Whey protein comes from cow’s milk. It is the liquid byproduct of cheese and yogurt processing. Whey is also what nutritionists call a complete protein because it contains all nine of the essential amino acids the human body needs.

You can break whey protein down further into three types. All three come from the same core substance but undergo different processing methods. Types of whey include:

  • Whey concentrate – Liquid whey processed into a powder with 80 percent protein by weight. It also contains carbohydrates and fats.
  • Whey isolates – Liquid whey is processed into a powder with 90 percent or more protein. This is whey concentrate without the carbs and fat.
  • Whey hydrolysate – Whey that is produced in a way that makes it easier to digest. Manufacturers predigest and partially hydrolyze the whey so it is less allergenic. This is the whey found in baby formula.

Most whey protein products on shelves contain whey concentrate, isolate, or a combination of both.


Casein protein is the compound that gives milk its white color. Whey protein digests quickly for energy however, casein protein is slower, which is why it is a common choice for muscle recovery after exercise.

The body breaks down and rebuilds muscles as you sleep. Since casein releases its amino acids slowly, they are available at the right time for muscle rebuilding.

Whey & Casein Protein Powders in Baking

For instance, when creating whey products, the proteins are separated from the whey. There is also a risk of an allergy. Anyone allergic to milk is allergic to whey and casein, too.

Whey protein powders often contain sugars, too. The sugar is added for taste or just to make them more calorie-dense. That extra sugar might make baked goods taste too sweet.

There are sugar-free casein powders. Casein powder is very absorbent, though. So you may need to add more liquid to the recipe if using it as a flour substitute. With casein protein powder, bakers often still use some flour just to get the proper structure for their baked goods.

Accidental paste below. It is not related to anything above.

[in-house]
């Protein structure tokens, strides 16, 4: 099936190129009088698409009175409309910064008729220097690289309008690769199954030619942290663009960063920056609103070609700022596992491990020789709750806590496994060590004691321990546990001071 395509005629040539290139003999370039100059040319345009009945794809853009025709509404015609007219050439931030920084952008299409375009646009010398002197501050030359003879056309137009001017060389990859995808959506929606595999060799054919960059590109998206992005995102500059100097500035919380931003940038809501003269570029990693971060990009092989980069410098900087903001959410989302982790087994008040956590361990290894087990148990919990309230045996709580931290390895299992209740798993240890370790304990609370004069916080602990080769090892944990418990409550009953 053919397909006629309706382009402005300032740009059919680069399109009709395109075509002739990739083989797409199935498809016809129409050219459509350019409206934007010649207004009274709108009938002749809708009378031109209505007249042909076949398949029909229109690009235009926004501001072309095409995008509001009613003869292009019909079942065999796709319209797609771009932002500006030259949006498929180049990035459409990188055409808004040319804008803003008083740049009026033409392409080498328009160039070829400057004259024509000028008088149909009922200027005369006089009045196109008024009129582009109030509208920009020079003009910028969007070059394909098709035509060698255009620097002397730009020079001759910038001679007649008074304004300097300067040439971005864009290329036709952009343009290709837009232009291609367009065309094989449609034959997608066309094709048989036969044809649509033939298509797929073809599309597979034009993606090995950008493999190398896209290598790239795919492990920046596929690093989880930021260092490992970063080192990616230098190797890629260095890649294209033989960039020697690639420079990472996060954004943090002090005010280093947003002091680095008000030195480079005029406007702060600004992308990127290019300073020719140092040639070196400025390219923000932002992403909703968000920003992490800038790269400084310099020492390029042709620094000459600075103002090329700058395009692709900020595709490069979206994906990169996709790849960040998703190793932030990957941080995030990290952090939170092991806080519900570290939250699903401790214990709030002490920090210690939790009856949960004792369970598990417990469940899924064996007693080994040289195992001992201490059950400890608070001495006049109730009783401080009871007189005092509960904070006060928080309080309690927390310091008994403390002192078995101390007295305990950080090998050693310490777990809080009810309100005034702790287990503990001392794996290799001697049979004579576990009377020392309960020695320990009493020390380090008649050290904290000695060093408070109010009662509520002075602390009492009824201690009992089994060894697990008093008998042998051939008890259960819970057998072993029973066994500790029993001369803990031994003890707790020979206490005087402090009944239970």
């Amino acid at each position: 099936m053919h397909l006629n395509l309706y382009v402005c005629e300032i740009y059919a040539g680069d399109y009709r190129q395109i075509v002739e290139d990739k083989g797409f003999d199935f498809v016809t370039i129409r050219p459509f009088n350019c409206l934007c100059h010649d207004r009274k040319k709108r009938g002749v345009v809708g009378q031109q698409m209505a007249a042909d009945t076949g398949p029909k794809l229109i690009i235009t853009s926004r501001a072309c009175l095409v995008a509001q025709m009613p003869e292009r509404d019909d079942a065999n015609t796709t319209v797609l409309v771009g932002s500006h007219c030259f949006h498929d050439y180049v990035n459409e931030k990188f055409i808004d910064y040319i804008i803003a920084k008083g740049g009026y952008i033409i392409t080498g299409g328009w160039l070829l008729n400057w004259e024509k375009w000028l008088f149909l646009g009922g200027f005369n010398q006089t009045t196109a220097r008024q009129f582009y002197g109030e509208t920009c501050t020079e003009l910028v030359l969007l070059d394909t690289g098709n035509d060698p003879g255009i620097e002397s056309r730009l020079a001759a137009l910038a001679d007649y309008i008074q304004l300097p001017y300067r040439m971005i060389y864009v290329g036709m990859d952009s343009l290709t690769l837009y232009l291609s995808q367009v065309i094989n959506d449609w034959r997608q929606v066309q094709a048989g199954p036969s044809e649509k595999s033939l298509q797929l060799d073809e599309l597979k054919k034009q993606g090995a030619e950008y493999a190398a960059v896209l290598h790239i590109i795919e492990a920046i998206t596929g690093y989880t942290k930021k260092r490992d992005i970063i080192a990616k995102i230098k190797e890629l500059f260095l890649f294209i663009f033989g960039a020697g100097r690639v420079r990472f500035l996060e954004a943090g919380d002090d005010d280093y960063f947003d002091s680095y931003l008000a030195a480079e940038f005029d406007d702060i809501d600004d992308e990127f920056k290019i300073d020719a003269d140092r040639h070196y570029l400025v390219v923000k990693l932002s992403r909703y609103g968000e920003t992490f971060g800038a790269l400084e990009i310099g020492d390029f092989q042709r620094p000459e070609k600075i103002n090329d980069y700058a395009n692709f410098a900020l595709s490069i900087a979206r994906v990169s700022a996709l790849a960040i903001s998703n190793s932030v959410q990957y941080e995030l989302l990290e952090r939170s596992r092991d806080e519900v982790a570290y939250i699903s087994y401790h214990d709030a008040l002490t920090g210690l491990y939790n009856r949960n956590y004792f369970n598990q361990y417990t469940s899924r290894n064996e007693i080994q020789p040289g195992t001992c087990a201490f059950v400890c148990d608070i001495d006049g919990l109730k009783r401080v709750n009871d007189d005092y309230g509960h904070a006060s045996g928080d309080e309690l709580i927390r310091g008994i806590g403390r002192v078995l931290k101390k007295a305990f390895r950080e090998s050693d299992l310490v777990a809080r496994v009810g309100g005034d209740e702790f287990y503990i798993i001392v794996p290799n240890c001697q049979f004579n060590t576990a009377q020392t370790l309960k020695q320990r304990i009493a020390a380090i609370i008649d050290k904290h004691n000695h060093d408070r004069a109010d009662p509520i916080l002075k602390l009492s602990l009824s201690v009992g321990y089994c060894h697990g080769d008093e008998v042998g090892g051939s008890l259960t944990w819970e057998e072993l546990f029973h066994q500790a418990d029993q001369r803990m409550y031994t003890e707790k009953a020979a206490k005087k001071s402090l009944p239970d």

Formulating High-Quality Products With Almonds

Almonds are incredibly versatile. They make more than just flour or protein powder. As a result, almonds are used in a variety of industries, including alternative medicine, culinary, and cosmetics.

Almonds can create extremely useful ingredients including:

  • Almond Protein Powder: As mentioned above, almond flour/protein powder is one of the best flour alternatives on the market. You can go savory with pizza dough, pasta, and bread or sweet with cookies, cakes, and baked goods.
  • Almond Paste: Almond paste or butter is made by roasting the almonds before milling them into a paste. Almond pastes are used in a variety of popular products, especially those in the non-dairy industry. From almond milk to almond cheese, the possibilities with almond paste/butter are endless.
  • Almond Oil: Sweet almond oil is a byproduct of creating almond flour and paste. It is rich in vitamin E, magnesium, phosphorus, and even copper. That makes it a sought-after ingredient for cosmetic products.

The Best Almonds Formulate the Best Products

Harris Woolf Almonds, the world’s premier independent wholesale almond-product producer, creates a high-quality plant protein powder. We work with more than 200 unique farms and farmers to harvest sustainable, high-quality almonds.

Our manufacturing process starts with pasteurizing, roasting, and blanching the almonds. The blanched almonds are then ground down into a paste and pressed into a cake form before being ground down into a fine powder.

Almond powder is the right choice for the baker looking for a flour substitute and a healthy lifestyle. It is gluten and dairy-free, plus packed with vitamins, minerals, and nutrients that are good tasting and good for you.

Find out more today about the wholesale products we offer at Harris Woolf Almonds by visiting our website or contacting us for information.